ADA Braille Signage Resources

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The Americans with Disabilities Act of 1990 (ADA) is a wide-ranging civil rights law that prohibits, under certain circumstances, discrimination based on disability. The 2010 ADA Standards for Accessible Design (ADAAG) stipulates a braille standard for ADA signs requiring braille.

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ADA Braille Signage Resources

  1. 1. © 2014 ComplianceSigns, Inc. All Rights Reserved Compliance – Resource Bulletins are reference summaries of rules which govern the design of signs and related products. These bulletins are not legal advice, and are not intended for use in legal proceedings or inspections. Please do your own research, and seek professional advice from your inspector, lawyer, or other professional who is familiar with your specific situation on signage requirements, compliance or installation. www.ComplianceSigns.com | PHONE: 1.800.578.1245 | FAX: 1.800.578.1246 | EMAIL: Sales@ComplianceSigns.com ADA Braille RESTROOMS re/rooms Compliance – Resource Bulletin Page1of5 ADA Braille Signs Overview: The Americans with Disabilities Act of 1990 (ADA) is a wide-ranging civil rights law that prohibits, under certain circumstances, discrimination based on disability. The 2010 ADA Standards for Accessible Design (ADAAG) stipulates a braille standard for ADA signs requiring braille. In 1980 California was the first state to establish its own braille standard, known as “California (Title 24) Braille,” and mandate its use for ADA signs across the state. The California standard is mandated in Title 24 of the California Building Standards Code, and is detailed in the DSA Access Compliance Manual. The two standards differ only in braille dot spacing guidelines. ADAAG allows for a range of spacing between dots in the same cell as well as dots in adjacent cells. California braille specifies that these two spacings must be the maximum values allowed for in ADAAG. California believes the greater spacing enhances readability of the message on a sign. The use of California standards for braille satisfies both Federal and California regulations, allowing a single dot configuration for all braille signs nationwide. Resources: 2010 ADAAG Standards (ADAAG): (Free) http://www.ada.gov/2010ADAstandards_index. htm DSA Access Compliance Manual (DSA A.C.M.): (Free) http://www.documents.dgs.ca.gov/dsa/pubs/2 013CBC_Advisory_Manual.pdf 1994 ADA Standards for Accessible Design: (Free) http://www.ada.gov/adastd94.pdf ComplianceSigns.com Product Data Bulletin: (Free) http://www.compliancesigns.com/media/prod uctbulletins/ADA%20Braille%20Signs.pdf Article on Braille Standards: (Free) California Braille Tactile Standards: (Free) http://www.brailleauthority.org/sizespacingofb raille/sizespacingofbraille.pdf http://www.dgs.ca.gov/dsa/Programs/progAcc ess/braille.aspx Design of ADA Braille Signs:  BRAILLE DOT CONFIGURATION: There are two main braille codes for English words; grade 1 and grade 2. Each cell in grade 1 contains an arrangement of dots that represent a single letter, number, or punctuation mark. Grade 2 uses a contracted system or shorthand where groups of letters may be combined into a single braille cell often creating a suffix, prefix or entire word. Contracted grade 2 braille is quicker to read and takes up less space than un-contracted (grade 1) braille. ADAAG requires that all braille dots shall be contracted (grade 2), and have a rounded or domed shape. There are also specifications for cell dimensions, dot height, cell spacing, and capitalization that must be observed. (ADAAG 703.3) (DSA A.C.M. 1117B.5.6) (see graphic aids 1 below)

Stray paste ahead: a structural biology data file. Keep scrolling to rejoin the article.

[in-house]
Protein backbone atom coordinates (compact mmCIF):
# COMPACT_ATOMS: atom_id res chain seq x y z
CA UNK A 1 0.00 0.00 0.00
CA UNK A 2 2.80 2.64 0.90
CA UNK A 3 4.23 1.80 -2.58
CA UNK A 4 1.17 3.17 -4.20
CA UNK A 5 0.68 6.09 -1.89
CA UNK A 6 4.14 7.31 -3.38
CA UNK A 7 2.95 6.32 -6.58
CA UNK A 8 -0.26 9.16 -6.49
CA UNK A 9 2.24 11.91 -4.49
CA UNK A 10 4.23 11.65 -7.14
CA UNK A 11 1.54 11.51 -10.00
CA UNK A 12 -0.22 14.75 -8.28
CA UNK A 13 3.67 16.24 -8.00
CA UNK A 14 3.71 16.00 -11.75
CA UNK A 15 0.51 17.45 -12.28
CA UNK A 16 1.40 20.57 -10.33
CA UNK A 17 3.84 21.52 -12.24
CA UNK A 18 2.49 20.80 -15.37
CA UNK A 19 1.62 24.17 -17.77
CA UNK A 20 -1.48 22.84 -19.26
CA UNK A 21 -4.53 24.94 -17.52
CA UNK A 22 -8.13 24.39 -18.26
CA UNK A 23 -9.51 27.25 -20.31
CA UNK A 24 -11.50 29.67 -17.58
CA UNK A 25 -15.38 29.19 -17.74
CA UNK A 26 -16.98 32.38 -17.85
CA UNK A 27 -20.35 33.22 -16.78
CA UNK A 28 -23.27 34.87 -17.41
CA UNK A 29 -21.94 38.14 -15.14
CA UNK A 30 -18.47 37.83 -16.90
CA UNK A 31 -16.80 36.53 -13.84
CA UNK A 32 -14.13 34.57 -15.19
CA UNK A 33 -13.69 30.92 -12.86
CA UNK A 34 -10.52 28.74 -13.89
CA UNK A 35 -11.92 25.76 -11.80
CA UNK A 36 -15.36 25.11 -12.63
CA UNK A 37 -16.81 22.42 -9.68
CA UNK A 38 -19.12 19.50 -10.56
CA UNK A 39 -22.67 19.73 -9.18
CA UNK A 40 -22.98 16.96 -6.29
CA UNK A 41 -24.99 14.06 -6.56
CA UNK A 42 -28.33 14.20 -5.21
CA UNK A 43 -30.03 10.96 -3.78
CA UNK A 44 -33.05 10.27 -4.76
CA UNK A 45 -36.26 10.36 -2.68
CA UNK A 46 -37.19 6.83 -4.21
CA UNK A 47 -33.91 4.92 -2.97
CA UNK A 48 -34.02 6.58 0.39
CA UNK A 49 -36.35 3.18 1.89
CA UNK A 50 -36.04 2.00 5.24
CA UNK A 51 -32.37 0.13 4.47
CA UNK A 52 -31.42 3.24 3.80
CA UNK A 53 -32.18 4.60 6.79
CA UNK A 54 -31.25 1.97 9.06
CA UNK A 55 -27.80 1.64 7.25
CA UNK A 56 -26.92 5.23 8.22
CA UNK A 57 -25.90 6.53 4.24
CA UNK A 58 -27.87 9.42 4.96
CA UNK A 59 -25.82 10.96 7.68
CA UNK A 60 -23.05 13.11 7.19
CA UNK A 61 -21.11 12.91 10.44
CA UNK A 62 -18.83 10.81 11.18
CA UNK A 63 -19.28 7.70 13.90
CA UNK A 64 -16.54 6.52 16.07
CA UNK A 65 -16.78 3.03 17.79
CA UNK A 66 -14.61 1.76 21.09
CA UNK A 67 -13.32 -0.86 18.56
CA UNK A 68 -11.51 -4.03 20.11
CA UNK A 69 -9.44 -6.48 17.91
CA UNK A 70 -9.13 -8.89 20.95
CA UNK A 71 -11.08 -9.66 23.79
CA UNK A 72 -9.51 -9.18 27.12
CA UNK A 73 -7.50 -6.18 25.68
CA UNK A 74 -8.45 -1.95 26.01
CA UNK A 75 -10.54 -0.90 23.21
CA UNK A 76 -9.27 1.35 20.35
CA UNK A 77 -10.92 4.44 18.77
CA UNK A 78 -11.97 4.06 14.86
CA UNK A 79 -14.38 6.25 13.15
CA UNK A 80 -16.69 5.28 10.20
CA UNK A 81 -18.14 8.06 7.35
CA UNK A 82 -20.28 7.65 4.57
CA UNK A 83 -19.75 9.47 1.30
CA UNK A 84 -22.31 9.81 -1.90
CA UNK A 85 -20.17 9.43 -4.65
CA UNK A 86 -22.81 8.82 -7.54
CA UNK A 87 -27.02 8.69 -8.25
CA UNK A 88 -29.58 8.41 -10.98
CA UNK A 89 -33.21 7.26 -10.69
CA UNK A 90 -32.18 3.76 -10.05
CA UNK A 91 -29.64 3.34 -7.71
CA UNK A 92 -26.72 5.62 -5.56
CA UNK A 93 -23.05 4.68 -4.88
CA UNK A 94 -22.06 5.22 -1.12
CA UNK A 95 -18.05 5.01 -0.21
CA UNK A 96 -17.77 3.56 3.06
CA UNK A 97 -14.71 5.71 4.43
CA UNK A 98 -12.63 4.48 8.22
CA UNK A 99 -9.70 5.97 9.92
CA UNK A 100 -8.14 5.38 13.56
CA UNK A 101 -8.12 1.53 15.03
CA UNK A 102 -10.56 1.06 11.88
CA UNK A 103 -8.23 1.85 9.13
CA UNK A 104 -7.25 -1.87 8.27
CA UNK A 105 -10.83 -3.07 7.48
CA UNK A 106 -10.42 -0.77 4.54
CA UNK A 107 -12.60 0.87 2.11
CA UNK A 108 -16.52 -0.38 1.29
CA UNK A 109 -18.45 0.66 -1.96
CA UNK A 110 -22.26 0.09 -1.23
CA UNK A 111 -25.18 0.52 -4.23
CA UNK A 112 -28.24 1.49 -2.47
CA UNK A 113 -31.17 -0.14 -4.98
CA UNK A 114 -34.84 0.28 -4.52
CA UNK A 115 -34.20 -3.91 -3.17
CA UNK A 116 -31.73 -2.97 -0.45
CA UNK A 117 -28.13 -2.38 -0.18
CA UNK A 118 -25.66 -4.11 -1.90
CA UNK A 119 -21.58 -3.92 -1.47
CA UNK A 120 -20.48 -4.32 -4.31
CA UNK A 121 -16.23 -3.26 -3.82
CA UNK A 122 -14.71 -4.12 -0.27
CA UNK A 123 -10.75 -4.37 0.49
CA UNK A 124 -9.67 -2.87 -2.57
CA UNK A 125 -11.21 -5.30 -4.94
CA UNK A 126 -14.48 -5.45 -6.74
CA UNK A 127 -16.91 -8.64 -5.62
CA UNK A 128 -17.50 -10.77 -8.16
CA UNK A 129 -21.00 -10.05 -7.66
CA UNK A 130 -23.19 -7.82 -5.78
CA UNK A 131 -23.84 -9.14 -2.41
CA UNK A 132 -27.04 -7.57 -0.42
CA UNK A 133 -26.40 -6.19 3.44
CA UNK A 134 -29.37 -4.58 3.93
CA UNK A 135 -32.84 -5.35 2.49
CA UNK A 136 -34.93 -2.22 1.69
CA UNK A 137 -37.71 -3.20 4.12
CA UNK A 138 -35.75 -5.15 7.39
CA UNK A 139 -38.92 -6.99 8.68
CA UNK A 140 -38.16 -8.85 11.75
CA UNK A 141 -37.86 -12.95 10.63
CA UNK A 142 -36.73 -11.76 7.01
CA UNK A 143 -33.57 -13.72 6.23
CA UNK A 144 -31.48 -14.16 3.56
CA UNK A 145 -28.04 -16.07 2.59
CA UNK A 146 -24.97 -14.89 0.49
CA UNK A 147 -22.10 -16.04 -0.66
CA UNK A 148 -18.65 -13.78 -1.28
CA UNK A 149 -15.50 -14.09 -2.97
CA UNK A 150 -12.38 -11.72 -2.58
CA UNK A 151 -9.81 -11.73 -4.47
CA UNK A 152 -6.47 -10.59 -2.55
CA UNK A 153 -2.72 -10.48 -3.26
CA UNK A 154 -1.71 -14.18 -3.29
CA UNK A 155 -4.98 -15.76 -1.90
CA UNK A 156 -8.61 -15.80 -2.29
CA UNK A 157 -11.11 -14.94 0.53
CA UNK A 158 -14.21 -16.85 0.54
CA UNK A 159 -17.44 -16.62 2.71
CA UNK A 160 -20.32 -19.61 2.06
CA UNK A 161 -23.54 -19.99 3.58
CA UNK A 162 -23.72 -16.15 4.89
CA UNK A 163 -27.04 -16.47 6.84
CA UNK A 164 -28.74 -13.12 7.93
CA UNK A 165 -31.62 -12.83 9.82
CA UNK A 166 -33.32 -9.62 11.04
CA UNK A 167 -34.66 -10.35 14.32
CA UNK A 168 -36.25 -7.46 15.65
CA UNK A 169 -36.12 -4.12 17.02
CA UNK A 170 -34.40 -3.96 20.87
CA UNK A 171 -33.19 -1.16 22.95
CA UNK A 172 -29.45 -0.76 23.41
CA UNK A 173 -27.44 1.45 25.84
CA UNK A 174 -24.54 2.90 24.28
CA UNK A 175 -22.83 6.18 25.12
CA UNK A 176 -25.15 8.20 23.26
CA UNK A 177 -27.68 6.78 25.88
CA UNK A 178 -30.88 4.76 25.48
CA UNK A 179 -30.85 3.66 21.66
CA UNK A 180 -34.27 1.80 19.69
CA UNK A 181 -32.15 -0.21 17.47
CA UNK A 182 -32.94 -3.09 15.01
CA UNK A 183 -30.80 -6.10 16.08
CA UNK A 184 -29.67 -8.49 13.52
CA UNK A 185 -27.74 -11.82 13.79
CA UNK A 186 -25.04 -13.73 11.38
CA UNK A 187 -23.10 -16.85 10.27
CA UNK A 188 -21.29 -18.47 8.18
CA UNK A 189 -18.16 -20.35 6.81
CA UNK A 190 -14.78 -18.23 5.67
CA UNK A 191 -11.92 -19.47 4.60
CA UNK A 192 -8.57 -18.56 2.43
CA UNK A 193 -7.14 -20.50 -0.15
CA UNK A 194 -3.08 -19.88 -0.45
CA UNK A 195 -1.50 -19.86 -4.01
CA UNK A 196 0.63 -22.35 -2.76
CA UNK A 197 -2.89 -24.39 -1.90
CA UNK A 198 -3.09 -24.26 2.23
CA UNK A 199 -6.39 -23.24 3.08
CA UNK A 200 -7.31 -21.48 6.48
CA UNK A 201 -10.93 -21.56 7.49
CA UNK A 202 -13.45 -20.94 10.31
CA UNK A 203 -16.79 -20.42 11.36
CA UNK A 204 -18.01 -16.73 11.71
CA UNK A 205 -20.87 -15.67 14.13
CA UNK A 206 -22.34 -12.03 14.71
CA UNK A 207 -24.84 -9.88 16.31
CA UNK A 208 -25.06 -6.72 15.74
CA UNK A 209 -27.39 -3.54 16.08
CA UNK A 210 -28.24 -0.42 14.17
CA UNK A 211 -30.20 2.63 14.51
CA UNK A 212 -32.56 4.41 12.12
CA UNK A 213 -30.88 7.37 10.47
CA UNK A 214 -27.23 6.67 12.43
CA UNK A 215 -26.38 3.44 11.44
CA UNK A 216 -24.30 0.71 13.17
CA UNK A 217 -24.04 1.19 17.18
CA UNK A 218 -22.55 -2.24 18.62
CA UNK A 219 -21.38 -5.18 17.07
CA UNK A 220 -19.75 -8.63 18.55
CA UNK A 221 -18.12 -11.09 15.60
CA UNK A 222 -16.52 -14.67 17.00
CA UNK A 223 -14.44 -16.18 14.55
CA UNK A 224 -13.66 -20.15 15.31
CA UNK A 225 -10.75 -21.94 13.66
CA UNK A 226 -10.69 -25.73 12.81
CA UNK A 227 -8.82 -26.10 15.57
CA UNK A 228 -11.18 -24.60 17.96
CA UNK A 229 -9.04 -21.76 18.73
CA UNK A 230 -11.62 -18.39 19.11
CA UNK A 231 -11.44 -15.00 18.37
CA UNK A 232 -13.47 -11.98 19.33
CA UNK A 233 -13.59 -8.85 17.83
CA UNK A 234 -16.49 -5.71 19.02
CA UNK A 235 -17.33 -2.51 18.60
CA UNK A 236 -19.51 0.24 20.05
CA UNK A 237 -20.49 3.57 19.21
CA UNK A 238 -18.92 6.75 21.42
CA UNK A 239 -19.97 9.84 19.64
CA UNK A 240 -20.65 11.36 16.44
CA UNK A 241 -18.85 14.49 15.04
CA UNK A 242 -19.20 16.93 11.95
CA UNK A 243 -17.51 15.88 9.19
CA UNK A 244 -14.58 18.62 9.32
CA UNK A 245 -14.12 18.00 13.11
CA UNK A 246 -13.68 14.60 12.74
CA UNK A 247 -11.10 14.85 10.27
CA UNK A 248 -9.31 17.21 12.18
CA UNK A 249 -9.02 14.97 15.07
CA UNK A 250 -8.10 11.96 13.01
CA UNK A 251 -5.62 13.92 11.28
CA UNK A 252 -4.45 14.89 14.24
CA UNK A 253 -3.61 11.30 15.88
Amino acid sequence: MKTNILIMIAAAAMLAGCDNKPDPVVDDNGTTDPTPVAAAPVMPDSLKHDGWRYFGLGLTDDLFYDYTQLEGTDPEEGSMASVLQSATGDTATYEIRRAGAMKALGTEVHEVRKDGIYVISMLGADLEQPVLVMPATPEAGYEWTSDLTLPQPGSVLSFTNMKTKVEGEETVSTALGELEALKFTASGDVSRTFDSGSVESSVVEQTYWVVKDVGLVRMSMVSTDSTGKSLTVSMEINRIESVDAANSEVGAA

2. 2. © 2014 ComplianceSigns, Inc. All Rights Reserved Compliance – Resource Bulletins are reference summaries of rules which govern the design of signs and related products. These bulletins are not legal advice, and are not intended for use in legal proceedings or inspections. Please do your own research, and seek professional advice from your inspector, lawyer, or other professional who is familiar with your specific situation on signage requirements, compliance or installation. www.ComplianceSigns.com | PHONE: 1.800.578.1245 | FAX: 1.800.578.1246 | EMAIL: Sales@ComplianceSigns.com ADA Braille RESTROOMS re/rooms Compliance – Resource Bulletin Page2of5 (ADA Braille Signs Continued) Graphic Aids 1: GRADE 1 = Each cell represents one letter GRADE 2 = Contracted system or shorthand where groups of letters may be combined into a single braille cell TEXT GRADE 1 GRADE 2 running women braille running running runn+ runn+ women women braille braille wom5 wom5 brl brl